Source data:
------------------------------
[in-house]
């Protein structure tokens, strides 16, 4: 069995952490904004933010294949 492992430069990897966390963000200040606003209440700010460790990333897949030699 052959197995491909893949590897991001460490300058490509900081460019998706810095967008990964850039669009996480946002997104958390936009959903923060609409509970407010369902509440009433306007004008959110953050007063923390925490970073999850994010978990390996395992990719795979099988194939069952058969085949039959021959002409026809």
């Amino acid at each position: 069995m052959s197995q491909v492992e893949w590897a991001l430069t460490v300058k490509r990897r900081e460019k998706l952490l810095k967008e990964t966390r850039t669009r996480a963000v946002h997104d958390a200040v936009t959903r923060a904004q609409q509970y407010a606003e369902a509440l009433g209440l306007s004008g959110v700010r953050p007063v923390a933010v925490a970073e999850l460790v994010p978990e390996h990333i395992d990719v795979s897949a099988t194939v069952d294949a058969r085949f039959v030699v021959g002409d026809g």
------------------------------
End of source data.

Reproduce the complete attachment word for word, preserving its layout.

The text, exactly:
[in-house]
């Protein structure tokens, strides 16, 4: 069995952490904004933010294949 492992430069990897966390963000200040606003209440700010460790990333897949030699 052959197995491909893949590897991001460490300058490509900081460019998706810095967008990964850039669009996480946002997104958390936009959903923060609409509970407010369902509440009433306007004008959110953050007063923390925490970073999850994010978990390996395992990719795979099988194939069952058969085949039959021959002409026809």
């Amino acid at each position: 069995m052959s197995q491909v492992e893949w590897a991001l430069t460490v300058k490509r990897r900081e460019k998706l952490l810095k967008e990964t966390r850039t669009r996480a963000v946002h997104d958390a200040v936009t959903r923060a904004q609409q509970y407010a606003e369902a509440l009433g209440l306007s004008g959110v700010r953050p007063v923390a933010v925490a970073e999850l460790v994010p978990e390996h990333i395992d990719v795979s897949a099988t194939v069952d294949a058969r085949f039959v030699v021959g002409d026809g």